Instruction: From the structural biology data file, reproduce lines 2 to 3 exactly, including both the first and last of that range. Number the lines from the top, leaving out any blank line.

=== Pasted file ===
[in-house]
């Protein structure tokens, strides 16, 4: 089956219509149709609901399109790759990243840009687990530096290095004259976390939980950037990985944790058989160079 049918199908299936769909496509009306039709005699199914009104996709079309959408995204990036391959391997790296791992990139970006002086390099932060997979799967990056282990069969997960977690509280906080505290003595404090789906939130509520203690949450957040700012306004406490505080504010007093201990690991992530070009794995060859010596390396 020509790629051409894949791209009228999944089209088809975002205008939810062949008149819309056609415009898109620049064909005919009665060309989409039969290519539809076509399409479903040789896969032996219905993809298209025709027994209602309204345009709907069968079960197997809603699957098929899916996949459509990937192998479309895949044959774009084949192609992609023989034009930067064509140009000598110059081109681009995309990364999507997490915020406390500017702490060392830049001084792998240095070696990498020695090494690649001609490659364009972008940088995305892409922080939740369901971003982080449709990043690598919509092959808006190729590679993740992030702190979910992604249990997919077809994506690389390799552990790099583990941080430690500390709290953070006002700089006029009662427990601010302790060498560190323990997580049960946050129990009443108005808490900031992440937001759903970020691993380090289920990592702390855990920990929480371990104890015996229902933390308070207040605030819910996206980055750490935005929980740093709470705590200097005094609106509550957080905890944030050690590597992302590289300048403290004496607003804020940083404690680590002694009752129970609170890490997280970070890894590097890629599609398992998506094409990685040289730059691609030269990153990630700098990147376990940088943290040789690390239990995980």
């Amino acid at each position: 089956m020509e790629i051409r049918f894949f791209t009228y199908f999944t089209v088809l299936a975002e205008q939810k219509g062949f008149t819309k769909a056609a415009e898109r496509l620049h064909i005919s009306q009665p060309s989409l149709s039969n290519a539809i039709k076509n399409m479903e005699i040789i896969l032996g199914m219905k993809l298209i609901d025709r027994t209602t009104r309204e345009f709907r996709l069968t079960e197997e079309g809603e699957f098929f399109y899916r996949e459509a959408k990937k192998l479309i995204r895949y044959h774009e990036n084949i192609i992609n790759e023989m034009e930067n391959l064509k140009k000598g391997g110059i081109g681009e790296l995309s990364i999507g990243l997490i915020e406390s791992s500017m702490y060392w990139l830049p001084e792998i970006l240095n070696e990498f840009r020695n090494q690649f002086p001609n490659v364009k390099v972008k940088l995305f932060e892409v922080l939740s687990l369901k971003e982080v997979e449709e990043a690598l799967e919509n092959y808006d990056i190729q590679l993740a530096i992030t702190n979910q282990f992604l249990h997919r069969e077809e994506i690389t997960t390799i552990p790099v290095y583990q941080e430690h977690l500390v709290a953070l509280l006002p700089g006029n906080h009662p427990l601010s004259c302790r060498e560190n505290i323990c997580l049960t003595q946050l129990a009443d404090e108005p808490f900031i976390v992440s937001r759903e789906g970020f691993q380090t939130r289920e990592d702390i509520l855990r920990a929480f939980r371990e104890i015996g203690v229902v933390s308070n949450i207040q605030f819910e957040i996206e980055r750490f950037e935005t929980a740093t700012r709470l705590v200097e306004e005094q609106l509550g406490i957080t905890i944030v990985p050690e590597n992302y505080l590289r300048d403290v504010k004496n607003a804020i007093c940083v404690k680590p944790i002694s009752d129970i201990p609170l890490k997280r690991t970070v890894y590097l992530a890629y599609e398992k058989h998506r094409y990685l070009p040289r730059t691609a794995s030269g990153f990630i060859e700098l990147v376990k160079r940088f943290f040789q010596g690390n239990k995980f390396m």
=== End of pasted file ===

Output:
């Protein structure tokens, strides 16, 4: 089956219509149709609901399109790759990243840009687990530096290095004259976390939980950037990985944790058989160079 049918199908299936769909496509009306039709005699199914009104996709079309959408995204990036391959391997790296791992990139970006002086390099932060997979799967990056282990069969997960977690509280906080505290003595404090789906939130509520203690949450957040700012306004406490505080504010007093201990690991992530070009794995060859010596390396 020509790629051409894949791209009228999944089209088809975002205008939810062949008149819309056609415009898109620049064909005919009665060309989409039969290519539809076509399409479903040789896969032996219905993809298209025709027994209602309204345009709907069968079960197997809603699957098929899916996949459509990937192998479309895949044959774009084949192609992609023989034009930067064509140009000598110059081109681009995309990364999507997490915020406390500017702490060392830049001084792998240095070696990498020695090494690649001609490659364009972008940088995305892409922080939740369901971003982080449709990043690598919509092959808006190729590679993740992030702190979910992604249990997919077809994506690389390799552990790099583990941080430690500390709290953070006002700089006029009662427990601010302790060498560190323990997580049960946050129990009443108005808490900031992440937001759903970020691993380090289920990592702390855990920990929480371990104890015996229902933390308070207040605030819910996206980055750490935005929980740093709470705590200097005094609106509550957080905890944030050690590597992302590289300048403290004496607003804020940083404690680590002694009752129970609170890490997280970070890894590097890629599609398992998506094409990685040289730059691609030269990153990630700098990147376990940088943290040789690390239990995980």
């Amino acid at each position: 089956m020509e790629i051409r049918f894949f791209t009228y199908f999944t089209v088809l299936a975002e205008q939810k219509g062949f008149t819309k769909a056609a415009e898109r496509l620049h064909i005919s009306q009665p060309s989409l149709s039969n290519a539809i039709k076509n399409m479903e005699i040789i896969l032996g199914m219905k993809l298209i609901d025709r027994t209602t009104r309204e345009f709907r996709l069968t079960e197997e079309g809603e699957f098929f399109y899916r996949e459509a959408k990937k192998l479309i995204r895949y044959h774009e990036n084949i192609i992609n790759e023989m034009e930067n391959l064509k140009k000598g391997g110059i081109g681009e790296l995309s990364i999507g990243l997490i915020e406390s791992s500017m702490y060392w990139l830049p001084e792998i970006l240095n070696e990498f840009r020695n090494q690649f002086p001609n490659v364009k390099v972008k940088l995305f932060e892409v922080l939740s687990l369901k971003e982080v997979e449709e990043a690598l799967e919509n092959y808006d990056i190729q590679l993740a530096i992030t702190n979910q282990f992604l249990h997919r069969e077809e994506i690389t997960t390799i552990p790099v290095y583990q941080e430690h977690l500390v709290a953070l509280l006002p700089g006029n906080h009662p427990l601010s004259c302790r060498e560190n505290i323990c997580l049960t003595q946050l129990a009443d404090e108005p808490f900031i976390v992440s937001r759903e789906g970020f691993q380090t939130r289920e990592d702390i509520l855990r920990a929480f939980r371990e104890i015996g203690v229902v933390s308070n949450i207040q605030f819910e957040i996206e980055r750490f950037e935005t929980a740093t700012r709470l705590v200097e306004e005094q609106l509550g406490i957080t905890i944030v990985p050690e590597n992302y505080l590289r300048d403290v504010k004496n607003a804020i007093c940083v404690k680590p944790i002694s009752d129970i201990p609170l890490k997280r690991t970070v890894y590097l992530a890629y599609e398992k058989h998506r094409y990685l070009p040289r730059t691609a794995s030269g990153f990630i060859e700098l990147v376990k160079r940088f943290f040789q010596g690390n239990k995980f390396m």